1. First, it's important to understand that the subtle difference between "settling" for something and "choosing" something is that settling is a passive choice that lets you off the hook in terms of taking responsibility for the consequences. If you feel you settled for something, you could tell yourself you did so because of pressures weighing upon you or fears—in other words, "you had no choice," but your gut will never really let you off the truth-hook. Making a choice, though more intimidating, puts you in the driver's seat of your own life and the consequences of each of your decisions. We have an inherent understanding of this, which is one reason we so often avoid making choices. We do not fear our choices; we fear managing the consequences of them by ourselves. Yet, in spite of the fear of the consequences of a personal choice, you will always find it easier to live with than settling for a situation in which you feel compromised.
2. Second, as a personal exercise, take note of how often you have "settled" for things in your life as opposed to chosen them, whether that is a relationship or not. Was settling for something driven by the fear of survival or the fear of nothing else (or no one else) coming along? Was a decision to settle for something driven by lack of resources? And is your situation different now? More to the point, are you different now and capable of challenging fear-driven choices?
3. Take time to reflect upon what really matters in your life. Though all choices have the power to shift the direction of your life, some choices are far more significant. Ending the chaos created by settling for the less authentic choices begins by discerning the difference between what you want and what you need in your life, whether in relationships or other life choices. Following what you want is often a path filled with disappointments because it operates on a pain-pleasure scale, easily tipped and easily broken. The path of what you need, on the other hand, is a far deeper soul path that often anchors us in challenges that serve as depth charges. Through these challenges that seem to eclipse our wants, we so often discover our greatest talents and inner resources precisely because the path of what we need is the one demanding the most of us. Ironically, it is the path of what we need that leads us to that place of saying, "I would never have chosen this, but I am so glad I'm here."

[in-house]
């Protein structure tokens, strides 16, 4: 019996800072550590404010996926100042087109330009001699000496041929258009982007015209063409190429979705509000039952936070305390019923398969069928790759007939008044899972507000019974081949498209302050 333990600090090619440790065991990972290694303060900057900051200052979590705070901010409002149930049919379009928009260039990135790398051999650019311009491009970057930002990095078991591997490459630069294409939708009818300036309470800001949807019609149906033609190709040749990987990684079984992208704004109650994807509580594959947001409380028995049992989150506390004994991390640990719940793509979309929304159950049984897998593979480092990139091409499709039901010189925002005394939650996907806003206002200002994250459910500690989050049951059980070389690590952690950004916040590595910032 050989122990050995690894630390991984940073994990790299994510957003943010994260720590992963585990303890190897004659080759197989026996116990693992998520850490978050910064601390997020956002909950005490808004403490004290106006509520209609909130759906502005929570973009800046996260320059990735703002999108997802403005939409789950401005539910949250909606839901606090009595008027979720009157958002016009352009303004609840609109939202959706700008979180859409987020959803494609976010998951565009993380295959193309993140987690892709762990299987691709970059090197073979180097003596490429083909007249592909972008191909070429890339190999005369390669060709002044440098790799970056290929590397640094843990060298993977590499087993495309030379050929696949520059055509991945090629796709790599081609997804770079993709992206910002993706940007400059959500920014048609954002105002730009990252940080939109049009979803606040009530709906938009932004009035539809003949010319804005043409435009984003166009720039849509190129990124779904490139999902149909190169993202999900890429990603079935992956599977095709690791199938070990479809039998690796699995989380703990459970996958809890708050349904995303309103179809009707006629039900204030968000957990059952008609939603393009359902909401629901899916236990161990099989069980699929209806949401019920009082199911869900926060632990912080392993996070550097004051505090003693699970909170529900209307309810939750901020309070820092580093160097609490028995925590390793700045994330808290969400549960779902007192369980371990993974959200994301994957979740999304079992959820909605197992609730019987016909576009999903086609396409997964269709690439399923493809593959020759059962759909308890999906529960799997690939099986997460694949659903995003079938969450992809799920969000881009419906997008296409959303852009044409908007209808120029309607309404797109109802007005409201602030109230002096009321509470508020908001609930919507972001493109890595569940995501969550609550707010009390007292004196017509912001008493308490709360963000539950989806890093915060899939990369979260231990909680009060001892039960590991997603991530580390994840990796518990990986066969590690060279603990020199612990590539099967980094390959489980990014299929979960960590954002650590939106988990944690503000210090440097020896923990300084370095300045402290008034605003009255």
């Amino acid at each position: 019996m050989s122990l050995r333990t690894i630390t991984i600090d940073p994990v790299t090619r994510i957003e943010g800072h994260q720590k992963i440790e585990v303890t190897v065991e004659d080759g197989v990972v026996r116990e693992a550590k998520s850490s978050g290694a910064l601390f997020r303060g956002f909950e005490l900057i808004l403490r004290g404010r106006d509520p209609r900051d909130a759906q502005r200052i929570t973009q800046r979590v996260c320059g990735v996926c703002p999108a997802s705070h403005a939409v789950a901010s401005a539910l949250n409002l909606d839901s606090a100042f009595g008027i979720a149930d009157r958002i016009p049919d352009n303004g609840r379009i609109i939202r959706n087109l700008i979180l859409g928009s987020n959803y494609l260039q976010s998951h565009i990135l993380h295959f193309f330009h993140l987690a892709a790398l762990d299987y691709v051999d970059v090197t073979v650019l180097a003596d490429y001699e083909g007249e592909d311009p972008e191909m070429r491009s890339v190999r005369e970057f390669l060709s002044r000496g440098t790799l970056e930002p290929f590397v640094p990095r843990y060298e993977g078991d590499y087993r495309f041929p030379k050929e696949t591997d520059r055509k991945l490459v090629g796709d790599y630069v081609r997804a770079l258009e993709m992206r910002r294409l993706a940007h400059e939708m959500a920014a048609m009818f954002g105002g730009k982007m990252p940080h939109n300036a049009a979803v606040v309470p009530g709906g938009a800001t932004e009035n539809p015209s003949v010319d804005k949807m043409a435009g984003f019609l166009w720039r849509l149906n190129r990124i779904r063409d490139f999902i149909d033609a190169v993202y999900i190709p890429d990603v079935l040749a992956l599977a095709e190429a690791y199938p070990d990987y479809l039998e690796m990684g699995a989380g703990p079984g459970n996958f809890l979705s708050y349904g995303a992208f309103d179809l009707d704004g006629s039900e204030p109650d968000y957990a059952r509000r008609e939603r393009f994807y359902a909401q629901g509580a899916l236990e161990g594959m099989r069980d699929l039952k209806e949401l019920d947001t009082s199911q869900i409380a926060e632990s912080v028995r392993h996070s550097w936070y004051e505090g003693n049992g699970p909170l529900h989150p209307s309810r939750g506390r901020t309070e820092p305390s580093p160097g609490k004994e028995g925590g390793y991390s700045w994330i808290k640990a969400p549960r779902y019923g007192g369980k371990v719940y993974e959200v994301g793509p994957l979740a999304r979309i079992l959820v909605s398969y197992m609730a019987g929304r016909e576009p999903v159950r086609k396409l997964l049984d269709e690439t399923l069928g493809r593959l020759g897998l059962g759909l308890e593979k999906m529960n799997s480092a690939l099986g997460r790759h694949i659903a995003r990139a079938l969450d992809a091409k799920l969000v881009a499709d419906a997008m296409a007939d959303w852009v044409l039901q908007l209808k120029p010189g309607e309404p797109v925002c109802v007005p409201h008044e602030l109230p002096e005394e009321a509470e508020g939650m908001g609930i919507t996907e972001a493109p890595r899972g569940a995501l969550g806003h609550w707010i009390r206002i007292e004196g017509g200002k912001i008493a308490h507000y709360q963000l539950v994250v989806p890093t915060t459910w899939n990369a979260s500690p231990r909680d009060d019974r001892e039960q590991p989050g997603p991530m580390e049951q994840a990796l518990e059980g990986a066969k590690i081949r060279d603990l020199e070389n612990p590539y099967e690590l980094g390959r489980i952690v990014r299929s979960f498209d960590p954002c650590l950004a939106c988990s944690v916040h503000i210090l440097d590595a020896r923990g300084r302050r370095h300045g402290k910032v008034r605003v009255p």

Being able to say to yourself, "I may want to do this, but I need to do that," is an indication that you are shifting a value system to one that is far more in harmony with your inner life. Such an approach to your life may not make your decisions easier, but inner clarity and wisdom most certainly will make navigating your life a much more fulfilling experience.
A wisdom jewel: It's better to want what you don't have than to have what you don't want.
Caroline Myss has been in the field of energy medicine and human consciousness for 20 years. Since 1982, she has worked as a medical intuitive, providing individuals with an evaluation of the health of their energetic anatomy system. She specializes in assisting people in understanding the emotional, psychological and physical reasons their bodies have developed an illness. Myss is a New York Times best-selling author whose books include Anatomy of the Spirit, Why People Don't Heal and How They Can, Sacred Contracts and Entering the Castle. Myss' latest book, Defy Gravity: Healing Beyond the Bounds of Reason, was published by Hay House in October 2009. Visit her website at Myss.com.